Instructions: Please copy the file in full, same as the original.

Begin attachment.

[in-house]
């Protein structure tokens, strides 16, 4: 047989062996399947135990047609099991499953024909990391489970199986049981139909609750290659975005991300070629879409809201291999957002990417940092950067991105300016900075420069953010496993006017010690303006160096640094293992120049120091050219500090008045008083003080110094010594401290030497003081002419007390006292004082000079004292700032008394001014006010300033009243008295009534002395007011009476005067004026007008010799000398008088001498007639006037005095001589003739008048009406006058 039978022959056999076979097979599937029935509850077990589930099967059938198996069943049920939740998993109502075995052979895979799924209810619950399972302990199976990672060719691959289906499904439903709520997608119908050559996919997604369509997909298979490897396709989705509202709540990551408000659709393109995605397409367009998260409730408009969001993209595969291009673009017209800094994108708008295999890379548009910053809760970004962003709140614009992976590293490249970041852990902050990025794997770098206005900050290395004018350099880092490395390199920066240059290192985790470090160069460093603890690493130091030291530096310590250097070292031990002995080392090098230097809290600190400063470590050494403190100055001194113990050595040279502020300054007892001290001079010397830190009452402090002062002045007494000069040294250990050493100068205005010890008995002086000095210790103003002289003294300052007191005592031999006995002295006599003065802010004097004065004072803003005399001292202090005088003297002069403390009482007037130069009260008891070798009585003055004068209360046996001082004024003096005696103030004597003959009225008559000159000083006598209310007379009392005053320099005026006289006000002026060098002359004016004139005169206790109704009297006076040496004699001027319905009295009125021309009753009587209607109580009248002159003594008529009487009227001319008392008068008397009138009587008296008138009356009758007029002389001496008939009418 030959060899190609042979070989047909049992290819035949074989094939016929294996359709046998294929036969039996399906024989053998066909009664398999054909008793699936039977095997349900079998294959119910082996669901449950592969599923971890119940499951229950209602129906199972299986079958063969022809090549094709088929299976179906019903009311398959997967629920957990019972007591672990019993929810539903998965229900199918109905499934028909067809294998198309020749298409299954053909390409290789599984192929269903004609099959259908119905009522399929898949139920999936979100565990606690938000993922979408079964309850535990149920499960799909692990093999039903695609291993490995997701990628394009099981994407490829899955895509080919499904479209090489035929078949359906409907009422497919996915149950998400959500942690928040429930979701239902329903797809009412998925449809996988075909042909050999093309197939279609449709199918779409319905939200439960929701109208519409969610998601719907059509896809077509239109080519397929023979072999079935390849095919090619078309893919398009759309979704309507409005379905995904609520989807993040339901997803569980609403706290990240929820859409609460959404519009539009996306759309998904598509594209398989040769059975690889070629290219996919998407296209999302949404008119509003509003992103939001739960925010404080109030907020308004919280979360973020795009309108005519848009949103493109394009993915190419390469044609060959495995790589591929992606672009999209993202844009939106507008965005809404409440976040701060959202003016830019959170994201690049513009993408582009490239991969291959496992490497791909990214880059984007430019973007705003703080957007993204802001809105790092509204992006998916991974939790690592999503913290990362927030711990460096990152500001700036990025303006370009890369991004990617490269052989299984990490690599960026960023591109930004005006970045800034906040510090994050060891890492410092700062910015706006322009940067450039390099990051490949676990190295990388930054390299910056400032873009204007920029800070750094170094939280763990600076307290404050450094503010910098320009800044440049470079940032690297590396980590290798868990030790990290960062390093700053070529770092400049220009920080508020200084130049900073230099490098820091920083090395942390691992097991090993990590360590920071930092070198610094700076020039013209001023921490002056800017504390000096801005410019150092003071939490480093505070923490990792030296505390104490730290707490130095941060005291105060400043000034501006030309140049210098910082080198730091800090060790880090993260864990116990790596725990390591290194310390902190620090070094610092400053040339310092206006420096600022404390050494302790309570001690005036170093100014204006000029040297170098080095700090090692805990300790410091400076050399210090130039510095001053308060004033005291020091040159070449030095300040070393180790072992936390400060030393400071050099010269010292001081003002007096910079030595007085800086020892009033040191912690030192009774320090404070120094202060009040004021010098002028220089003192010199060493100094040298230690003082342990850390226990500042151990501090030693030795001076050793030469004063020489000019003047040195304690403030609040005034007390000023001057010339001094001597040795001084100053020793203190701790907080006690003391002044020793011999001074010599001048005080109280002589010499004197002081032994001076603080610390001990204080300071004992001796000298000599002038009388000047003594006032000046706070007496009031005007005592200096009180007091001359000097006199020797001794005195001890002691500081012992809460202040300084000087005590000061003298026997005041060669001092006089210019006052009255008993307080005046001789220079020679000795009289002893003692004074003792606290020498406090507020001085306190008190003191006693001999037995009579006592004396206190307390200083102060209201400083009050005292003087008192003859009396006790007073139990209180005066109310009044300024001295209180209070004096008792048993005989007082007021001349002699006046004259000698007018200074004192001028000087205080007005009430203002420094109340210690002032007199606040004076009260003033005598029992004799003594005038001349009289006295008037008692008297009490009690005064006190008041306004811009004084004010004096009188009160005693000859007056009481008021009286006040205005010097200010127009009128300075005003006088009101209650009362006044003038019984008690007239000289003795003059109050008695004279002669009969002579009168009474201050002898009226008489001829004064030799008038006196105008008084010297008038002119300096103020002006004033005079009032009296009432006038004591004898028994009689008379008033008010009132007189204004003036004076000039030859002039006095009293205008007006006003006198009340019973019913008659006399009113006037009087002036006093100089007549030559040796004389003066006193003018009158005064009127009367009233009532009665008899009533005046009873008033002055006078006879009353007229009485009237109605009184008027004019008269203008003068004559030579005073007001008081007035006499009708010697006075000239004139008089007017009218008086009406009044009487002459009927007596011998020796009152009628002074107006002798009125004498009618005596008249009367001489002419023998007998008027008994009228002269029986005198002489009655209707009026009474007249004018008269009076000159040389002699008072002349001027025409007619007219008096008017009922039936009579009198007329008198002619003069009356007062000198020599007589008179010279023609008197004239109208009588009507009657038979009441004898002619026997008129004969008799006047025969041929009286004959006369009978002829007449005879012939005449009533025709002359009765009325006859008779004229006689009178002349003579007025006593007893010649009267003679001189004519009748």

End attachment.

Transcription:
[in-house]
């Protein structure tokens, strides 16, 4: 047989062996399947135990047609099991499953024909990391489970199986049981139909609750290659975005991300070629879409809201291999957002990417940092950067991105300016900075420069953010496993006017010690303006160096640094293992120049120091050219500090008045008083003080110094010594401290030497003081002419007390006292004082000079004292700032008394001014006010300033009243008295009534002395007011009476005067004026007008010799000398008088001498007639006037005095001589003739008048009406006058 039978022959056999076979097979599937029935509850077990589930099967059938198996069943049920939740998993109502075995052979895979799924209810619950399972302990199976990672060719691959289906499904439903709520997608119908050559996919997604369509997909298979490897396709989705509202709540990551408000659709393109995605397409367009998260409730408009969001993209595969291009673009017209800094994108708008295999890379548009910053809760970004962003709140614009992976590293490249970041852990902050990025794997770098206005900050290395004018350099880092490395390199920066240059290192985790470090160069460093603890690493130091030291530096310590250097070292031990002995080392090098230097809290600190400063470590050494403190100055001194113990050595040279502020300054007892001290001079010397830190009452402090002062002045007494000069040294250990050493100068205005010890008995002086000095210790103003002289003294300052007191005592031999006995002295006599003065802010004097004065004072803003005399001292202090005088003297002069403390009482007037130069009260008891070798009585003055004068209360046996001082004024003096005696103030004597003959009225008559000159000083006598209310007379009392005053320099005026006289006000002026060098002359004016004139005169206790109704009297006076040496004699001027319905009295009125021309009753009587209607109580009248002159003594008529009487009227001319008392008068008397009138009587008296008138009356009758007029002389001496008939009418 030959060899190609042979070989047909049992290819035949074989094939016929294996359709046998294929036969039996399906024989053998066909009664398999054909008793699936039977095997349900079998294959119910082996669901449950592969599923971890119940499951229950209602129906199972299986079958063969022809090549094709088929299976179906019903009311398959997967629920957990019972007591672990019993929810539903998965229900199918109905499934028909067809294998198309020749298409299954053909390409290789599984192929269903004609099959259908119905009522399929898949139920999936979100565990606690938000993922979408079964309850535990149920499960799909692990093999039903695609291993490995997701990628394009099981994407490829899955895509080919499904479209090489035929078949359906409907009422497919996915149950998400959500942690928040429930979701239902329903797809009412998925449809996988075909042909050999093309197939279609449709199918779409319905939200439960929701109208519409969610998601719907059509896809077509239109080519397929023979072999079935390849095919090619078309893919398009759309979704309507409005379905995904609520989807993040339901997803569980609403706290990240929820859409609460959404519009539009996306759309998904598509594209398989040769059975690889070629290219996919998407296209999302949404008119509003509003992103939001739960925010404080109030907020308004919280979360973020795009309108005519848009949103493109394009993915190419390469044609060959495995790589591929992606672009999209993202844009939106507008965005809404409440976040701060959202003016830019959170994201690049513009993408582009490239991969291959496992490497791909990214880059984007430019973007705003703080957007993204802001809105790092509204992006998916991974939790690592999503913290990362927030711990460096990152500001700036990025303006370009890369991004990617490269052989299984990490690599960026960023591109930004005006970045800034906040510090994050060891890492410092700062910015706006322009940067450039390099990051490949676990190295990388930054390299910056400032873009204007920029800070750094170094939280763990600076307290404050450094503010910098320009800044440049470079940032690297590396980590290798868990030790990290960062390093700053070529770092400049220009920080508020200084130049900073230099490098820091920083090395942390691992097991090993990590360590920071930092070198610094700076020039013209001023921490002056800017504390000096801005410019150092003071939490480093505070923490990792030296505390104490730290707490130095941060005291105060400043000034501006030309140049210098910082080198730091800090060790880090993260864990116990790596725990390591290194310390902190620090070094610092400053040339310092206006420096600022404390050494302790309570001690005036170093100014204006000029040297170098080095700090090692805990300790410091400076050399210090130039510095001053308060004033005291020091040159070449030095300040070393180790072992936390400060030393400071050099010269010292001081003002007096910079030595007085800086020892009033040191912690030192009774320090404070120094202060009040004021010098002028220089003192010199060493100094040298230690003082342990850390226990500042151990501090030693030795001076050793030469004063020489000019003047040195304690403030609040005034007390000023001057010339001094001597040795001084100053020793203190701790907080006690003391002044020793011999001074010599001048005080109280002589010499004197002081032994001076603080610390001990204080300071004992001796000298000599002038009388000047003594006032000046706070007496009031005007005592200096009180007091001359000097006199020797001794005195001890002691500081012992809460202040300084000087005590000061003298026997005041060669001092006089210019006052009255008993307080005046001789220079020679000795009289002893003692004074003792606290020498406090507020001085306190008190003191006693001999037995009579006592004396206190307390200083102060209201400083009050005292003087008192003859009396006790007073139990209180005066109310009044300024001295209180209070004096008792048993005989007082007021001349002699006046004259000698007018200074004192001028000087205080007005009430203002420094109340210690002032007199606040004076009260003033005598029992004799003594005038001349009289006295008037008692008297009490009690005064006190008041306004811009004084004010004096009188009160005693000859007056009481008021009286006040205005010097200010127009009128300075005003006088009101209650009362006044003038019984008690007239000289003795003059109050008695004279002669009969002579009168009474201050002898009226008489001829004064030799008038006196105008008084010297008038002119300096103020002006004033005079009032009296009432006038004591004898028994009689008379008033008010009132007189204004003036004076000039030859002039006095009293205008007006006003006198009340019973019913008659006399009113006037009087002036006093100089007549030559040796004389003066006193003018009158005064009127009367009233009532009665008899009533005046009873008033002055006078006879009353007229009485009237109605009184008027004019008269203008003068004559030579005073007001008081007035006499009708010697006075000239004139008089007017009218008086009406009044009487002459009927007596011998020796009152009628002074107006002798009125004498009618005596008249009367001489002419023998007998008027008994009228002269029986005198002489009655209707009026009474007249004018008269009076000159040389002699008072002349001027025409007619007219008096008017009922039936009579009198007329008198002619003069009356007062000198020599007589008179010279023609008197004239109208009588009507009657038979009441004898002619026997008129004969008799006047025969041929009286004959006369009978002829007449005879012939005449009533025709002359009765009325006859008779004229006689009178002349003579007025006593007893010649009267003679001189004519009748």